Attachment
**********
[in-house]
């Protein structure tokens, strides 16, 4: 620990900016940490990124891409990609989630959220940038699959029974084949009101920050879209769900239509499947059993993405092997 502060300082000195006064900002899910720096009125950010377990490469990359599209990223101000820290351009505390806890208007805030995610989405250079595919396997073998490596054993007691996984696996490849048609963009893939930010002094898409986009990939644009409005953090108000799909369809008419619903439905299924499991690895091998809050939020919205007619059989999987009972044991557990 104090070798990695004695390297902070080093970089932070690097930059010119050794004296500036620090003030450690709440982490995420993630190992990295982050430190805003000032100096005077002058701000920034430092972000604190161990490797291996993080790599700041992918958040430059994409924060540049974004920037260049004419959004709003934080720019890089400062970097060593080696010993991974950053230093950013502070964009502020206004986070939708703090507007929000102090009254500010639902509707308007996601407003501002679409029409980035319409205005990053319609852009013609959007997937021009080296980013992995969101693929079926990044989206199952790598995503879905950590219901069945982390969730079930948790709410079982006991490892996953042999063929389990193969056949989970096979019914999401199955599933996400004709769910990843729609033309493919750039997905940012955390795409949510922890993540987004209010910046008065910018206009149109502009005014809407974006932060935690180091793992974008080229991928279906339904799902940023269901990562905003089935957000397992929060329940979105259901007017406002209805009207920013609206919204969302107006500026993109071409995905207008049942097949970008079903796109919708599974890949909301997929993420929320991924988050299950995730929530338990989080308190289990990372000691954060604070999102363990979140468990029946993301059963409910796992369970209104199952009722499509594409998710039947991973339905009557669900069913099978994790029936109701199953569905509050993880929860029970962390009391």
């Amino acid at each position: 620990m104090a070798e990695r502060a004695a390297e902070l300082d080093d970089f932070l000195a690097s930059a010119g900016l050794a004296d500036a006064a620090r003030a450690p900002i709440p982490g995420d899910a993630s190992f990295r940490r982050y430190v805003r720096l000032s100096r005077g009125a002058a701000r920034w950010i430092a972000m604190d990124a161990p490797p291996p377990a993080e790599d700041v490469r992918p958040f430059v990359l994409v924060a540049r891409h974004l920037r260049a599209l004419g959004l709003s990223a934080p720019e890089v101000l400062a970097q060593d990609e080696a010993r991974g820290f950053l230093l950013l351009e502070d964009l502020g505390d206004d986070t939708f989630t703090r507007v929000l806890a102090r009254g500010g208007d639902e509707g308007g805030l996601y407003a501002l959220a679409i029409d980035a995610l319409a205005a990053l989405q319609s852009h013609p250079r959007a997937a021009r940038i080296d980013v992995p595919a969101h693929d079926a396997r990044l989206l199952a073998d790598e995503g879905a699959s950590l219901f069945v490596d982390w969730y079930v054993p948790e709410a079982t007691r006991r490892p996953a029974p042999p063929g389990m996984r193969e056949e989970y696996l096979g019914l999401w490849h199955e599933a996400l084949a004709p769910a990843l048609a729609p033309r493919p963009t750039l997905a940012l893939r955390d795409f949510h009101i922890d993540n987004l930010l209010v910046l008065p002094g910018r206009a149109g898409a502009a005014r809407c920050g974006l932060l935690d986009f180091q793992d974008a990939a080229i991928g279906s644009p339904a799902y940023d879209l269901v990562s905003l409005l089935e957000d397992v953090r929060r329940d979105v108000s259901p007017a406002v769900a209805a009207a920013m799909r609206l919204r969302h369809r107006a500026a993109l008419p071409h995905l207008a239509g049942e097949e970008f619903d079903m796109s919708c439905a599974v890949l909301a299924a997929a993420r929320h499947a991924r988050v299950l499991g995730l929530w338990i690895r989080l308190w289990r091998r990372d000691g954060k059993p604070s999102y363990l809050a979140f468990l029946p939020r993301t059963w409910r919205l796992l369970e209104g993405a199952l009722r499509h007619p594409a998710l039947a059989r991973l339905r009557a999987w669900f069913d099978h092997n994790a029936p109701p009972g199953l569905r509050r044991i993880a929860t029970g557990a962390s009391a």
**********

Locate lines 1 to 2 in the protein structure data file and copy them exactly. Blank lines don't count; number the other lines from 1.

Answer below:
[in-house]
């Protein structure tokens, strides 16, 4: 620990900016940490990124891409990609989630959220940038699959029974084949009101920050879209769900239509499947059993993405092997 502060300082000195006064900002899910720096009125950010377990490469990359599209990223101000820290351009505390806890208007805030995610989405250079595919396997073998490596054993007691996984696996490849048609963009893939930010002094898409986009990939644009409005953090108000799909369809008419619903439905299924499991690895091998809050939020919205007619059989999987009972044991557990 104090070798990695004695390297902070080093970089932070690097930059010119050794004296500036620090003030450690709440982490995420993630190992990295982050430190805003000032100096005077002058701000920034430092972000604190161990490797291996993080790599700041992918958040430059994409924060540049974004920037260049004419959004709003934080720019890089400062970097060593080696010993991974950053230093950013502070964009502020206004986070939708703090507007929000102090009254500010639902509707308007996601407003501002679409029409980035319409205005990053319609852009013609959007997937021009080296980013992995969101693929079926990044989206199952790598995503879905950590219901069945982390969730079930948790709410079982006991490892996953042999063929389990193969056949989970096979019914999401199955599933996400004709769910990843729609033309493919750039997905940012955390795409949510922890993540987004209010910046008065910018206009149109502009005014809407974006932060935690180091793992974008080229991928279906339904799902940023269901990562905003089935957000397992929060329940979105259901007017406002209805009207920013609206919204969302107006500026993109071409995905207008049942097949970008079903796109919708599974890949909301997929993420929320991924988050299950995730929530338990989080308190289990990372000691954060604070999102363990979140468990029946993301059963409910796992369970209104199952009722499509594409998710039947991973339905009557669900069913099978994790029936109701199953569905509050993880929860029970962390009391």